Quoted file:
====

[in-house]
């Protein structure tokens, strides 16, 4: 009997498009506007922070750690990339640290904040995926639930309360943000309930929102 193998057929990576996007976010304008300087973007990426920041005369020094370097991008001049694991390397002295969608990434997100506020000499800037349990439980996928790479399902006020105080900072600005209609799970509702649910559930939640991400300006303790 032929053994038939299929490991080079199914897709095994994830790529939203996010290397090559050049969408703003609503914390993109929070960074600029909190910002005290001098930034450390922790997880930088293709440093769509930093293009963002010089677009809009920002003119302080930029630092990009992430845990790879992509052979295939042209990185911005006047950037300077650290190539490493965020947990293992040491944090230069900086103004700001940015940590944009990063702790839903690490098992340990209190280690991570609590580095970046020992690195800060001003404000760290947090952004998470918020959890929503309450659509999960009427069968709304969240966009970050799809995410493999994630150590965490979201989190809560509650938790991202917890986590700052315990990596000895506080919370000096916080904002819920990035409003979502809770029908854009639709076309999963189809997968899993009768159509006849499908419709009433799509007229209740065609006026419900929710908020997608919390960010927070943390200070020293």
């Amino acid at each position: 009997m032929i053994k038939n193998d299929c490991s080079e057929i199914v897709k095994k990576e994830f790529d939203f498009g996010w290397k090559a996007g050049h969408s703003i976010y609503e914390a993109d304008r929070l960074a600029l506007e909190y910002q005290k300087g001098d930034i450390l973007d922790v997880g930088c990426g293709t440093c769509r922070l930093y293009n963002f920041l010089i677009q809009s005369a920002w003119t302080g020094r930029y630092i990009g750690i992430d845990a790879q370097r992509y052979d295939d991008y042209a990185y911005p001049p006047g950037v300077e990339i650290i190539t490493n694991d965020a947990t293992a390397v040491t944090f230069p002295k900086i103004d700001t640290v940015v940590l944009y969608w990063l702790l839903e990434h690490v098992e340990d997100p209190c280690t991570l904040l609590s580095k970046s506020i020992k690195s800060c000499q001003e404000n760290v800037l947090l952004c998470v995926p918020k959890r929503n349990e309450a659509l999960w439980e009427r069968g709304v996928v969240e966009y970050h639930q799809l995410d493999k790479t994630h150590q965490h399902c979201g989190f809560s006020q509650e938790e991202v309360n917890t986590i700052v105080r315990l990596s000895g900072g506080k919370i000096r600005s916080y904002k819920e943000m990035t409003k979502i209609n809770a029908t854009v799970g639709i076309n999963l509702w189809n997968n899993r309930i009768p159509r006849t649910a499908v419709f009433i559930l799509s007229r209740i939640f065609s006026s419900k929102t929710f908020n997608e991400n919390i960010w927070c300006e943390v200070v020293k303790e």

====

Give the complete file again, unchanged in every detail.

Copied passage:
[in-house]
């Protein structure tokens, strides 16, 4: 009997498009506007922070750690990339640290904040995926639930309360943000309930929102 193998057929990576996007976010304008300087973007990426920041005369020094370097991008001049694991390397002295969608990434997100506020000499800037349990439980996928790479399902006020105080900072600005209609799970509702649910559930939640991400300006303790 032929053994038939299929490991080079199914897709095994994830790529939203996010290397090559050049969408703003609503914390993109929070960074600029909190910002005290001098930034450390922790997880930088293709440093769509930093293009963002010089677009809009920002003119302080930029630092990009992430845990790879992509052979295939042209990185911005006047950037300077650290190539490493965020947990293992040491944090230069900086103004700001940015940590944009990063702790839903690490098992340990209190280690991570609590580095970046020992690195800060001003404000760290947090952004998470918020959890929503309450659509999960009427069968709304969240966009970050799809995410493999994630150590965490979201989190809560509650938790991202917890986590700052315990990596000895506080919370000096916080904002819920990035409003979502809770029908854009639709076309999963189809997968899993009768159509006849499908419709009433799509007229209740065609006026419900929710908020997608919390960010927070943390200070020293």
């Amino acid at each position: 009997m032929i053994k038939n193998d299929c490991s080079e057929i199914v897709k095994k990576e994830f790529d939203f498009g996010w290397k090559a996007g050049h969408s703003i976010y609503e914390a993109d304008r929070l960074a600029l506007e909190y910002q005290k300087g001098d930034i450390l973007d922790v997880g930088c990426g293709t440093c769509r922070l930093y293009n963002f920041l010089i677009q809009s005369a920002w003119t302080g020094r930029y630092i990009g750690i992430d845990a790879q370097r992509y052979d295939d991008y042209a990185y911005p001049p006047g950037v300077e990339i650290i190539t490493n694991d965020a947990t293992a390397v040491t944090f230069p002295k900086i103004d700001t640290v940015v940590l944009y969608w990063l702790l839903e990434h690490v098992e340990d997100p209190c280690t991570l904040l609590s580095k970046s506020i020992k690195s800060c000499q001003e404000n760290v800037l947090l952004c998470v995926p918020k959890r929503n349990e309450a659509l999960w439980e009427r069968g709304v996928v969240e966009y970050h639930q799809l995410d493999k790479t994630h150590q965490h399902c979201g989190f809560s006020q509650e938790e991202v309360n917890t986590i700052v105080r315990l990596s000895g900072g506080k919370i000096r600005s916080y904002k819920e943000m990035t409003k979502i209609n809770a029908t854009v799970g639709i076309n999963l509702w189809n997968n899993r309930i009768p159509r006849t649910a499908v419709f009433i559930l799509s007229r209740i939640f065609s006026s419900k929102t929710f908020n997608e991400n919390i960010w927070c300006e943390v200070v020293k303790e």